By their nature, angels are active spirits endowed with reason, will and knowledge; they serve God, fulfill the will of His Providence and praise Him. They are incorporeal spirits, and because they belong to the invisible world, cannot be seen by our bodily eyes. St. John of Damascus writes: “When it is the will of God that angels should appear to those who are worthy, they do not appear as they are in their essence, but, transformed, take on such an appearance as to be visible to physical eyes.” In the book of Tobit, the angel accompanying Tobit and his son says of himself: “All these days I was visible to you, but I neither ate nor drank, this only appeared to your eyes” (Tobit 12:19).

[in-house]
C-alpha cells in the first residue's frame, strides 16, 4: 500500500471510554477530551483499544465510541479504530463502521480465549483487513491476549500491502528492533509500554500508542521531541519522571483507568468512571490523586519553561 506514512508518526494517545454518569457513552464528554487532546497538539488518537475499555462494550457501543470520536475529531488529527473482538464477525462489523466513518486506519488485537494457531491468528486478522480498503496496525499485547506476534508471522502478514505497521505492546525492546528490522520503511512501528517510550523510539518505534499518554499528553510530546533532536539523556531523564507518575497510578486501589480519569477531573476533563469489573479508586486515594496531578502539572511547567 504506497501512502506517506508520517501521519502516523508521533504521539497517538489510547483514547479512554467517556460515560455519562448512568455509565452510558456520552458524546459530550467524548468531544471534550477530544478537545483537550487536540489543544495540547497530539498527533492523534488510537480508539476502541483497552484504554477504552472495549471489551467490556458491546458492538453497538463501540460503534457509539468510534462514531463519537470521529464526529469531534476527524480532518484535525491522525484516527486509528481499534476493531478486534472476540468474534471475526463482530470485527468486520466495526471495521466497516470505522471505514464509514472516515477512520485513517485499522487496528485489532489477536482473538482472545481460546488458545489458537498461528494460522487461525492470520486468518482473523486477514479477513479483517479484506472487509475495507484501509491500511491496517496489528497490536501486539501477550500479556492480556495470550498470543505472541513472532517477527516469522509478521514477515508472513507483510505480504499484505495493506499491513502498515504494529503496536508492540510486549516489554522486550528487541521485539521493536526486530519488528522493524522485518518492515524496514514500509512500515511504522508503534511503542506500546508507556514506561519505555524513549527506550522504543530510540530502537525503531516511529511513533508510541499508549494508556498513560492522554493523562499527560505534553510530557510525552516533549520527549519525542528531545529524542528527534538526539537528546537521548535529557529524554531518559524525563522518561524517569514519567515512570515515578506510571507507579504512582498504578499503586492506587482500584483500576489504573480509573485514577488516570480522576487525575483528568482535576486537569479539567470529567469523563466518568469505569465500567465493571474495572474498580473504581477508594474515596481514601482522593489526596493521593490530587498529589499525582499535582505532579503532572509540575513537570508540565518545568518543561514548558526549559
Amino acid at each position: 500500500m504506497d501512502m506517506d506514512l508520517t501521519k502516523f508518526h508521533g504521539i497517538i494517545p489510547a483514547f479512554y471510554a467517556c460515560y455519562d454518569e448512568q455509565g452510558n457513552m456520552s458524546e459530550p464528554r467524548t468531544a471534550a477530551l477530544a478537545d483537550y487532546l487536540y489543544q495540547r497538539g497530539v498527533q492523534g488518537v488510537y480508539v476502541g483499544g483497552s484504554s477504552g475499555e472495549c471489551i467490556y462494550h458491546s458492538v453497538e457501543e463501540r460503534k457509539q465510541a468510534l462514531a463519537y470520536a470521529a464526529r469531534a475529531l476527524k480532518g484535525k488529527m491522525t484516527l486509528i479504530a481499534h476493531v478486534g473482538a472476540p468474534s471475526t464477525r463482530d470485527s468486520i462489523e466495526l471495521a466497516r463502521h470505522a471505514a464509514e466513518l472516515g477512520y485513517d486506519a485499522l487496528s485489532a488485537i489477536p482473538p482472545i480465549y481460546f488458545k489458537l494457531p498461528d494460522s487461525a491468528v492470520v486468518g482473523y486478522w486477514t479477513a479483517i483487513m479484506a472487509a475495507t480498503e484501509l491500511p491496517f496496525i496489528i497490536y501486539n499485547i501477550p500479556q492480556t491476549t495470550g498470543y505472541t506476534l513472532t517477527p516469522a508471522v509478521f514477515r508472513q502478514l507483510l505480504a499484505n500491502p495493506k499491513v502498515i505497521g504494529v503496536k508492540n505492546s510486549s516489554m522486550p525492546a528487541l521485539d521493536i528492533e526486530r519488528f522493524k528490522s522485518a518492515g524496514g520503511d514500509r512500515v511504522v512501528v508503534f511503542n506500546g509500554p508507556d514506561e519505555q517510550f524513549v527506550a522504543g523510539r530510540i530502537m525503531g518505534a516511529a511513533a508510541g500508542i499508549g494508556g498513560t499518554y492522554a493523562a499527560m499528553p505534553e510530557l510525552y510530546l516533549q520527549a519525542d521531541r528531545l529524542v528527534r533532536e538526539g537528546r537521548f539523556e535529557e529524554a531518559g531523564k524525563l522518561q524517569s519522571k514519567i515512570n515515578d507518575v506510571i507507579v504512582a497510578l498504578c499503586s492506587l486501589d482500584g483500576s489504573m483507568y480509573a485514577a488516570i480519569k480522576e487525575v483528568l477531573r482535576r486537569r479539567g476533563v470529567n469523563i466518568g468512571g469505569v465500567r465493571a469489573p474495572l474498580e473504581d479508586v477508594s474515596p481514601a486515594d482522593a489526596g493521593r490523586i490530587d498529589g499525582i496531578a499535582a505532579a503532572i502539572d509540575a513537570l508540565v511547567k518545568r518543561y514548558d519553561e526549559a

But St. John of Damascus also writes: “An angel can only be called incorporeal and non-material in comparison with us. For in comparison with God, Who alone is beyond compare, everything seems coarse and material, only the divinity is totally non-material -and incorporeal.”